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East Indians celebrate traditional harvest festival

Oct. 6, 2013

Prem Moraes remembers heading to paddy fields in Santa Cruz, and watching his family cut the first stalks of the harvest in the presence of a priest. The green blades were then dis-tributed by the church to parishioners. The 'blessed' grains were kept in huge vats near the main entrances so that prosperity would remain in the houses.

Though the fields are long gone, many East Indians like Moraes get their paddy on the first Sunday of October on Agera, the traditional harvest festival day. "East Indian communities used to cultivate paddy when they had land. The celebrations were their way of saying thanks for the good harvest," says Walter Murzello, spokesperson of Mobai Gaothan Panchayat (MGP). When community members converted to Catholicism, the church became part of the celebrations. After the prayers and the procession, families feasted on pigling roast and khimat.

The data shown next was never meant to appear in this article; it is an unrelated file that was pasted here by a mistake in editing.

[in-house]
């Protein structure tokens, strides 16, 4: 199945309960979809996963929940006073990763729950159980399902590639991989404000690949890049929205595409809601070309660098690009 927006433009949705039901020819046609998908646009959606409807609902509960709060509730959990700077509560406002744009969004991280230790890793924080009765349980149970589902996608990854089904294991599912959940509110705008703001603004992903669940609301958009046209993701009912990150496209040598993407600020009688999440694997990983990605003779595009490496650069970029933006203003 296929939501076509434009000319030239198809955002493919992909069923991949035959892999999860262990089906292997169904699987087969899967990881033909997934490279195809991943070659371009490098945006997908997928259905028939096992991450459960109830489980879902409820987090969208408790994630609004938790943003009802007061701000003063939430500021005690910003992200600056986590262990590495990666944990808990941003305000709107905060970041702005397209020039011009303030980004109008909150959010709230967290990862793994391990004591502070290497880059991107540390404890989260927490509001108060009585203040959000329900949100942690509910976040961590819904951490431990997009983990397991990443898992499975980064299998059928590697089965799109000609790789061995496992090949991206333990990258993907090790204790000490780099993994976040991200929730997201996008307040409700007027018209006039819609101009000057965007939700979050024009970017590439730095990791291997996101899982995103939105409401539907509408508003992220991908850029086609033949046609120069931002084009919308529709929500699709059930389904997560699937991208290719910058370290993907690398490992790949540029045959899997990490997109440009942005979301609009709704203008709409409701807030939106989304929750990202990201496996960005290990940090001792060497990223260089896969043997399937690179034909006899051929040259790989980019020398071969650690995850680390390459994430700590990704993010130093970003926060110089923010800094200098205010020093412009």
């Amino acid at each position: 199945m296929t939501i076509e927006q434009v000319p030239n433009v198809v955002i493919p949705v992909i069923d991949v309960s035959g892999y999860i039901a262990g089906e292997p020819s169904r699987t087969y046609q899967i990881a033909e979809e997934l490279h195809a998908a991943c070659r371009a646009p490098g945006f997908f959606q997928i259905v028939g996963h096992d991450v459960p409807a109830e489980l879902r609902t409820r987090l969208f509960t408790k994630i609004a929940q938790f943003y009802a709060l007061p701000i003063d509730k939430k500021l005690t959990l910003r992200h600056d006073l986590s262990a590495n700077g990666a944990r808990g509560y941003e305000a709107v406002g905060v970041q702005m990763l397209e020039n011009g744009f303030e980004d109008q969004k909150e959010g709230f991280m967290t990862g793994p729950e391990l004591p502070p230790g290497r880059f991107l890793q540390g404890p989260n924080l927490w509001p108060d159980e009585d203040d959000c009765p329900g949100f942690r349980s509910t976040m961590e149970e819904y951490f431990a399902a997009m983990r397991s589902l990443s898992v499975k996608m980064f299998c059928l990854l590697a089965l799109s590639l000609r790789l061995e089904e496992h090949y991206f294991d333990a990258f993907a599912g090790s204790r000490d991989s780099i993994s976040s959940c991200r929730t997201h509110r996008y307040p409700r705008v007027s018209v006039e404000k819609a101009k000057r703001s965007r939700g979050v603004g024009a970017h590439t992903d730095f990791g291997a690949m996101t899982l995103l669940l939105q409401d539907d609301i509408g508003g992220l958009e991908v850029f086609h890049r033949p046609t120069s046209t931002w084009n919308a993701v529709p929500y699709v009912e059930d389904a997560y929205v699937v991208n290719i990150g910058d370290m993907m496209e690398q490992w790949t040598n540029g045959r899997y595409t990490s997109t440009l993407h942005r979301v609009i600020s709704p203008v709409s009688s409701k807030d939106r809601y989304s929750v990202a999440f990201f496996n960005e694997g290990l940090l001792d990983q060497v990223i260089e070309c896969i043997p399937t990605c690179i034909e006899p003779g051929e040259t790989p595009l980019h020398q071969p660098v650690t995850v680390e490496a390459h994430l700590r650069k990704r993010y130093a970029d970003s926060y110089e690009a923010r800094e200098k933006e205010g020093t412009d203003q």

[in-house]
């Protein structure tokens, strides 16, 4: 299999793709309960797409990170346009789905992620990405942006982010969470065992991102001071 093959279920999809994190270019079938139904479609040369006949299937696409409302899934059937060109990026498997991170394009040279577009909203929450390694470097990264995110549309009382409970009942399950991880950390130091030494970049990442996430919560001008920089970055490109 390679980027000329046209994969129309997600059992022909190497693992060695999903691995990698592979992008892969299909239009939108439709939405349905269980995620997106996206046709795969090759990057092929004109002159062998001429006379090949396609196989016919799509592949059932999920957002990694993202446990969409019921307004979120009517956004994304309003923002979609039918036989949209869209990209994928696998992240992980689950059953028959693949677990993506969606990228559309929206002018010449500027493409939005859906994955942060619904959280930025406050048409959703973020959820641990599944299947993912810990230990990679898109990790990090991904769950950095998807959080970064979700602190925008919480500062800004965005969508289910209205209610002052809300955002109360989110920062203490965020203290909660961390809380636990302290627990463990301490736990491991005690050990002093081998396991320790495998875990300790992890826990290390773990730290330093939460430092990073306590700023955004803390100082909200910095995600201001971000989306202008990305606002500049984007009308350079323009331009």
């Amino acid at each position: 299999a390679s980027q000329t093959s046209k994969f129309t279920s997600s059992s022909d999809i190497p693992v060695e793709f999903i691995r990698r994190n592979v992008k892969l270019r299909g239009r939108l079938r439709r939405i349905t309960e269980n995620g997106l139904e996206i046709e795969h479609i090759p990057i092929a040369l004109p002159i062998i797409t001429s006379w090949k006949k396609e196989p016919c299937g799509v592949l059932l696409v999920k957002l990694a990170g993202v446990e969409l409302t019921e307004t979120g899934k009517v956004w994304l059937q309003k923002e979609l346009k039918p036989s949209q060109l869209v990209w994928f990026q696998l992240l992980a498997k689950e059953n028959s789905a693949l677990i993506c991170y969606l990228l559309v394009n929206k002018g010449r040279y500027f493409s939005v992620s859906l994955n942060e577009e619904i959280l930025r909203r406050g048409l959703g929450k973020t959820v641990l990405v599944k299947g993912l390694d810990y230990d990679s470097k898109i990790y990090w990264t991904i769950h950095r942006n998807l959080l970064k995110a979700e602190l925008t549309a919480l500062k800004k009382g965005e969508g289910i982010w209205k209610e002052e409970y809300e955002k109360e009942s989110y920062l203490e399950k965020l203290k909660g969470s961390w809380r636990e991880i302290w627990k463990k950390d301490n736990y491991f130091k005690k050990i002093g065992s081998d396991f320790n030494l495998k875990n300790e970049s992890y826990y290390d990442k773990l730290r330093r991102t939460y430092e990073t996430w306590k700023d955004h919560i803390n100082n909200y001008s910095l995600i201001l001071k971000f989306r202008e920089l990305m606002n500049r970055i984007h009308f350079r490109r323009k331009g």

The festivities got tr-immed as fields started disappearing. "After coming back to India in 1994, I remember seeing stalks near the church altar but not many knew the meaning and significance of 'Agera', which means cultivation in Latin," says Gerald K. Misquitta, a community historian. Despite the change in lifestyle, many are waiting for their paddy consignment from places like Gorai. Royston Godinho, MGP's deputy sarpanch in Gorai, and his farmer friends are sponsoring free stalks as they want the tradition to be kept alive. "We can preserve our identity only by retaining our links to the village of Bombay," adds Moraes.

 Source: Times of India



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